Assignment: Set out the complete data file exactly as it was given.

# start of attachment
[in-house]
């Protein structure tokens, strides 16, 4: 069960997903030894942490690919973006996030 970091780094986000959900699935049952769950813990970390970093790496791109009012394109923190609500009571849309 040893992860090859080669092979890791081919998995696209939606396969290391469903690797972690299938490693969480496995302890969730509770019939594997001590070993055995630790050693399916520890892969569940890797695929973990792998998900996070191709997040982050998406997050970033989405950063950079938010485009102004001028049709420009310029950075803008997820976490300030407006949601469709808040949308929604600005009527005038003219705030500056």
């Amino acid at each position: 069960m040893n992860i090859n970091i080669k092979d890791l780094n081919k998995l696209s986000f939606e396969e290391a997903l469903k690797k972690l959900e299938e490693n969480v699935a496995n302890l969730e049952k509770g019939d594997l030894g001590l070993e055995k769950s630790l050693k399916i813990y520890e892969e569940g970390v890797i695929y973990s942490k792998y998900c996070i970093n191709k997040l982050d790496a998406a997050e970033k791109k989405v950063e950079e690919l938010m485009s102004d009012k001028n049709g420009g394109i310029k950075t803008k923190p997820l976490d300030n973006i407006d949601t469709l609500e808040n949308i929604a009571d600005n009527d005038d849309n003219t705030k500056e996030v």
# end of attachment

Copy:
[in-house]
């Protein structure tokens, strides 16, 4: 069960997903030894942490690919973006996030 970091780094986000959900699935049952769950813990970390970093790496791109009012394109923190609500009571849309 040893992860090859080669092979890791081919998995696209939606396969290391469903690797972690299938490693969480496995302890969730509770019939594997001590070993055995630790050693399916520890892969569940890797695929973990792998998900996070191709997040982050998406997050970033989405950063950079938010485009102004001028049709420009310029950075803008997820976490300030407006949601469709808040949308929604600005009527005038003219705030500056």
């Amino acid at each position: 069960m040893n992860i090859n970091i080669k092979d890791l780094n081919k998995l696209s986000f939606e396969e290391a997903l469903k690797k972690l959900e299938e490693n969480v699935a496995n302890l969730e049952k509770g019939d594997l030894g001590l070993e055995k769950s630790l050693k399916i813990y520890e892969e569940g970390v890797i695929y973990s942490k792998y998900c996070i970093n191709k997040l982050d790496a998406a997050e970033k791109k989405v950063e950079e690919l938010m485009s102004d009012k001028n049709g420009g394109i310029k950075t803008k923190p997820l976490d300030n973006i407006d949601t469709l609500e808040n949308i929604a009571d600005n009527d005038d849309n003219t705030k500056e996030v």